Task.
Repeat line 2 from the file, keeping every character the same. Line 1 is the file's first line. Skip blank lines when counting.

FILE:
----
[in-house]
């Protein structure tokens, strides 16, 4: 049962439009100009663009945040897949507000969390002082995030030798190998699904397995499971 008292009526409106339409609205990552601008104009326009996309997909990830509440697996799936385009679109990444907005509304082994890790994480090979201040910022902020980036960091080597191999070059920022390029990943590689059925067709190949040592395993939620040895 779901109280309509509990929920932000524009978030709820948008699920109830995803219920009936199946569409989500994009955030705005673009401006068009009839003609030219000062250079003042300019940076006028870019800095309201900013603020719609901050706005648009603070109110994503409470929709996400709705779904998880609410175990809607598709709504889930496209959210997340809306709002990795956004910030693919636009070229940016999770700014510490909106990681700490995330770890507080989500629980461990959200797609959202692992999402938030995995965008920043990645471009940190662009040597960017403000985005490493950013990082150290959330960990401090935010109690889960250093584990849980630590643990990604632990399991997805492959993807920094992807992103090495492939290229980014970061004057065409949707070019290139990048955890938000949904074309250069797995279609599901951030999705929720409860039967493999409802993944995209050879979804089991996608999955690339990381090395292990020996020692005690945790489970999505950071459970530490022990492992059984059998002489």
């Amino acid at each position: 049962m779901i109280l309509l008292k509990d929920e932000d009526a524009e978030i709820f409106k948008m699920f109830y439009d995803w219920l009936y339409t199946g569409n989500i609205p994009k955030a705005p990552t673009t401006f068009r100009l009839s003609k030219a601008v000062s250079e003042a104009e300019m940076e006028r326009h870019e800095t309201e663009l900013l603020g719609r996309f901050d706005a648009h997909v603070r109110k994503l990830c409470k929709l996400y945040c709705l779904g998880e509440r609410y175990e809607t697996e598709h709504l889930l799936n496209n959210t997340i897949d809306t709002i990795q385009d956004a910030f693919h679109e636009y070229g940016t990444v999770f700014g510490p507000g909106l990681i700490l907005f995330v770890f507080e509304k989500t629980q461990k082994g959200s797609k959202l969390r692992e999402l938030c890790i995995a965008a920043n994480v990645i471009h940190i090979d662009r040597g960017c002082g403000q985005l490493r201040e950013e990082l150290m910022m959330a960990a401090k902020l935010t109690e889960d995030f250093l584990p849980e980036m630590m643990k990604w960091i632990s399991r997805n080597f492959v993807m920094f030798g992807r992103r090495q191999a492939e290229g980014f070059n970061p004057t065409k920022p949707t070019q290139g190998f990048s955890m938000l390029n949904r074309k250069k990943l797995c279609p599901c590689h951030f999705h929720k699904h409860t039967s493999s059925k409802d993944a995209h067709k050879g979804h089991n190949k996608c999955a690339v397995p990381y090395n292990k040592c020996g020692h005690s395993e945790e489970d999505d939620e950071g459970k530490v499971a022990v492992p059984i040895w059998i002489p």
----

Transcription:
């Protein structure tokens, strides 16, 4: 049962439009100009663009945040897949507000969390002082995030030798190998699904397995499971 008292009526409106339409609205990552601008104009326009996309997909990830509440697996799936385009679109990444907005509304082994890790994480090979201040910022902020980036960091080597191999070059920022390029990943590689059925067709190949040592395993939620040895 779901109280309509509990929920932000524009978030709820948008699920109830995803219920009936199946569409989500994009955030705005673009401006068009009839003609030219000062250079003042300019940076006028870019800095309201900013603020719609901050706005648009603070109110994503409470929709996400709705779904998880609410175990809607598709709504889930496209959210997340809306709002990795956004910030693919636009070229940016999770700014510490909106990681700490995330770890507080989500629980461990959200797609959202692992999402938030995995965008920043990645471009940190662009040597960017403000985005490493950013990082150290959330960990401090935010109690889960250093584990849980630590643990990604632990399991997805492959993807920094992807992103090495492939290229980014970061004057065409949707070019290139990048955890938000949904074309250069797995279609599901951030999705929720409860039967493999409802993944995209050879979804089991996608999955690339990381090395292990020996020692005690945790489970999505950071459970530490022990492992059984059998002489």